KNU in Serious Crisis: Interview Phado David Htaw, a member of the KNU Central Executive Committee- english

The Karen National Union, which has no ceasefire agreement with the Burmese military regime, has grown gradually weaker since the loss of Marnerplaw in 1995, the headquarters of the armed group. This is perhaps the KNU’s weakest moment in its history.

Recent key events include the death of the armed group’s leader, Gen Saw Bo Mya in 2007; the assassination of General-Secretary Phado Mann Shah in Thailand in 2008. the loss of important KNU-controlled areas; and various battalions that defected from the KNU to join the military regime. Although the KNU has conducted ceasefire negotiations with the junta, it has yet to reach any agreement. The KNU has had close relations with Burmese opposition groups in exile and increasingly relies on outside support for its survival.

Phado David Htaw, a member of the KNU Central Executive Committee, talked to The Irrawaddy about where the KNU finds itself today. Continue reading “KNU in Serious Crisis: Interview Phado David Htaw, a member of the KNU Central Executive Committee- english”

Insein Court Sentences 13 More Political Activists

In an apparent warning to Burmese citizens and a snub to the international community, the Burmese military government has sentenced 13 more dissidents—a signal that it was playing hardball on the issue of political prisoners.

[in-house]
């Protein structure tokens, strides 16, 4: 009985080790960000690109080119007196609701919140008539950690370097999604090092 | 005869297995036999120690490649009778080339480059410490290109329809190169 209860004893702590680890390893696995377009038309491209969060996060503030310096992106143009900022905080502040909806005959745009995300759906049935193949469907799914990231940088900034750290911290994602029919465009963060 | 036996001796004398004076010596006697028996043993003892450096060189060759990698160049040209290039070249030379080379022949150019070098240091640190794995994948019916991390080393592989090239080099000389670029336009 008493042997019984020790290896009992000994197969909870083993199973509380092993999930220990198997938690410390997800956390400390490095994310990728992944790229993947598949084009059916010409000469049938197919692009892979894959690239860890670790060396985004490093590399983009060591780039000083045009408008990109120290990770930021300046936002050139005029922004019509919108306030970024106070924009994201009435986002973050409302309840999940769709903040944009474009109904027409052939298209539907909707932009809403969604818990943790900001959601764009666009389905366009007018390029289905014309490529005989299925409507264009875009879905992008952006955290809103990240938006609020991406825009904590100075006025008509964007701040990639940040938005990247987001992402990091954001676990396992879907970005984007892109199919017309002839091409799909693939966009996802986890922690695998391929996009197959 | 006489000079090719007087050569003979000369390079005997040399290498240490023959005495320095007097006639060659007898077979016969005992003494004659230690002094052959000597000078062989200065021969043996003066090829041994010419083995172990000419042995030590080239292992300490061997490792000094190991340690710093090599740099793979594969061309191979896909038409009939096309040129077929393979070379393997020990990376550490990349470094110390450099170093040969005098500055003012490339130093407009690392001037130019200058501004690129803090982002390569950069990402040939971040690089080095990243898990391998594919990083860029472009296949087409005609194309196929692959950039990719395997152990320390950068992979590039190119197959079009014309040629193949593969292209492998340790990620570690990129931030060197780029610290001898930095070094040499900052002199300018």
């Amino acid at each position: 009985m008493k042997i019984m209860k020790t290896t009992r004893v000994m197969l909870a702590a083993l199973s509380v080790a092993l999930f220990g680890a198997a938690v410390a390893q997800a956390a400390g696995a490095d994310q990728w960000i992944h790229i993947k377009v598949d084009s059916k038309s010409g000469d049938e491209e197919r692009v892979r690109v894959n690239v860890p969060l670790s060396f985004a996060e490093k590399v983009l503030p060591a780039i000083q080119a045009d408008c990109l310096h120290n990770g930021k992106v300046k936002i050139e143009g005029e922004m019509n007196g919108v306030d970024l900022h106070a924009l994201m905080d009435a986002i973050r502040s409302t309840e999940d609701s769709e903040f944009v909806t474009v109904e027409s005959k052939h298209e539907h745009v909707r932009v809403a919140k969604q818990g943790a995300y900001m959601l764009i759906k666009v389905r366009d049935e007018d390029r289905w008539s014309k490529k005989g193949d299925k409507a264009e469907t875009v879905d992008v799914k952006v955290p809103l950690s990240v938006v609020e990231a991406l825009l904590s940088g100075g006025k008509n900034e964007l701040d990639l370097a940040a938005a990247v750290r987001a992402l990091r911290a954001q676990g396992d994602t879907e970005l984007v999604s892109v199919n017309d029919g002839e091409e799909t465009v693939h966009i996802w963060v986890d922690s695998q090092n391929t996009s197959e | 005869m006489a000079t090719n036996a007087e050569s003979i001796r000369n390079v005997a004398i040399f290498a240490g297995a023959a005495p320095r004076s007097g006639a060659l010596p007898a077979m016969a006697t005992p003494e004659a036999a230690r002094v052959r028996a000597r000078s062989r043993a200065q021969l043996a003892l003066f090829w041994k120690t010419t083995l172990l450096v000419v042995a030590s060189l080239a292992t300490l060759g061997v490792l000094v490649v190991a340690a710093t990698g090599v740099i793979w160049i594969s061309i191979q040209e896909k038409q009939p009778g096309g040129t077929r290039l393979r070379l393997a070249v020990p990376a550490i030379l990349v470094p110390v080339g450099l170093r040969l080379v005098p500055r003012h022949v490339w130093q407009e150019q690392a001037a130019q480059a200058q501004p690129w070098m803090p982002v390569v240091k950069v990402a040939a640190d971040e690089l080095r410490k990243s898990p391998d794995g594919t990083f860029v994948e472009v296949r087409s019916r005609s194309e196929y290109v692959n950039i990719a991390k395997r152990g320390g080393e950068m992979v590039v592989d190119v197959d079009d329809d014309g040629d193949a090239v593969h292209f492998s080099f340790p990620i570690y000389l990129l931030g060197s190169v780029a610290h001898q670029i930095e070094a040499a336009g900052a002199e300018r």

According to sources in Rangoon, a special tribunal in Insein Prison on Monday sentenced 13 pro-democracy activists on a variety of “security” charges—some for participating in relief efforts to help victims of Cyclone Nargis, others for protesting the detention of opposition leader Aung San Suu Kyi.

Four of the convicted were former student activists: Yin Yin Wine, Tin Tin Cho, Myat Thu and Ni Mo Hlaing. In response to the Cyclone Nargis disaster in May they volunteered as relief workers in the Irrawaddy delta and collected donations from friends and relatives. The tribunal sentenced them to three years in prison.

Three others—Htet Htet Oo Wai, Win Myint Maung and Tun Tun Win—were members of the opposition National League for Democracy (NLD). It was alleged that they had taken part in a march to the People’s Assembly building in Rangoon in December calling for the release of Suu Kyi. They were each sentenced to five years imprisonment under State Emergency Act 5/J.

The other six activists were arrested on August 7, 2008, in relation to their activities on behalf of the dissident 88 Generation Students group. One of the six was a schoolteacher, Aung Aung Zaw, who had been arrested allegedly in possession of anti-government leaflets. The six were convicted at a separate hearing in Insein Prison on Monday, although their sentences are as yet not known. Continue reading “Insein Court Sentences 13 More Political Activists”

KNU Willing to Talk, but not on Burmese Territory

The Karen National Union’s deputy chairman, David Takapaw, has welcomed Thailand’s offer to mediate talks between the KNU and the Burmese regime, but said they would have to be held outside Burma.

“We are always ready for peace talks,” he told The Irrawaddy on Tuesday. “But we will not attend any talks in Burma at this time. Talks must be held in another country.”